Three Lessons Every Entrepreneur Can Learn From These Celebrity Suicides

June 18, 2018 – Two celebrity suicides in the past few weeks have left the world puzzled and in doubt about the times we are living in. Kate Spade, the 1990s designer whose handbags became a synonym of young and independent American women, and Anthony Bourdain, the celebrity chef and CNN host, were found dead by hanging. Both cases threw up one word for us to contend with – depression.

Kate Spade and Anthony Bourdain ran their successful business and professional empires, having worked hard to reach the top of their careers. Theirs was a life worth emulating, admiring and learning from. A life that had almost everything one could ask for. So what was amiss? What went wrong?

Upon their untimely and tragic death, the business community has taken a pause to reflect on the travails and tribulations of entrepreneurs and the nature of their profession. Three reasons or factors stand out for their dark and prominent presence in the lives of today’s entrepreneurs.

There is so much pressure on entrepreneurs these days to corner the market and grow the next unicorn company. We hear mostly about successful entrepreneurs who have “made it”. Their stories of how they created a scalable game changing business. Our Instagram feed is full of “successful” stories. However very rarely do we talk about mental health, depression and what it really took to get there,” says Judy Sahay, Director of Crowd Media Group.

These issues are often sidelined and suppressed, because to share them is to seen as acknowledging one’s weakness, an invitation for judgments and a potential risk of losing clients.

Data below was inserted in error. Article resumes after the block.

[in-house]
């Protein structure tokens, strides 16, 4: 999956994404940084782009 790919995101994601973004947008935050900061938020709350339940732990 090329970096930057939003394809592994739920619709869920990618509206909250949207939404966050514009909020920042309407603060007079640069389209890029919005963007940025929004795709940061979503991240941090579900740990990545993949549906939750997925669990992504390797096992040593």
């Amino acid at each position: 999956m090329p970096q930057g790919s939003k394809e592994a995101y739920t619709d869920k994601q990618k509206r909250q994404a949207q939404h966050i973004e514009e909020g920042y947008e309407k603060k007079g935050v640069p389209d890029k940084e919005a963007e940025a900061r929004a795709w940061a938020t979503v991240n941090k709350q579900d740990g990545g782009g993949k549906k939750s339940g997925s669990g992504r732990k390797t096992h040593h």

A second factor that puts entrepreneurs at a high risk of depression and suicide is the fact that theirs is largely a lonely journey.

Especially in startup land, you’re managing many roles and have so much responsibility. You have very little sleep, your brain is constantly fired up and you don’t have time to process things. This then becomes a dangerous cycle leading to depression and anxiety,” says Sahay.

Entrepreneurs and business people hardly get time to take a break, and may not have anyone to talk to, and talking may not work since most listeners wouldn’t ‘really get you’. Not many can fathom why one would leave a 40-hour week routine only to spend doing 100-hour weeks. No one in their position realizes that this is the stage where every second counts.

The third risk factor is something that one can legitimately call entrepreneurs out for. Many of them work hard ‘in the business’, but not ‘on the business’. The distinction is important, for daily operations and processes do not substitute for things that will make the business grow. The resultant lack of progress can lead to demotivation, depression and anxiety, as there is “nothing to show”.

In the end, it all comes back to realigning your big vision, be able to time mange and prioritize what is important and urgent first.

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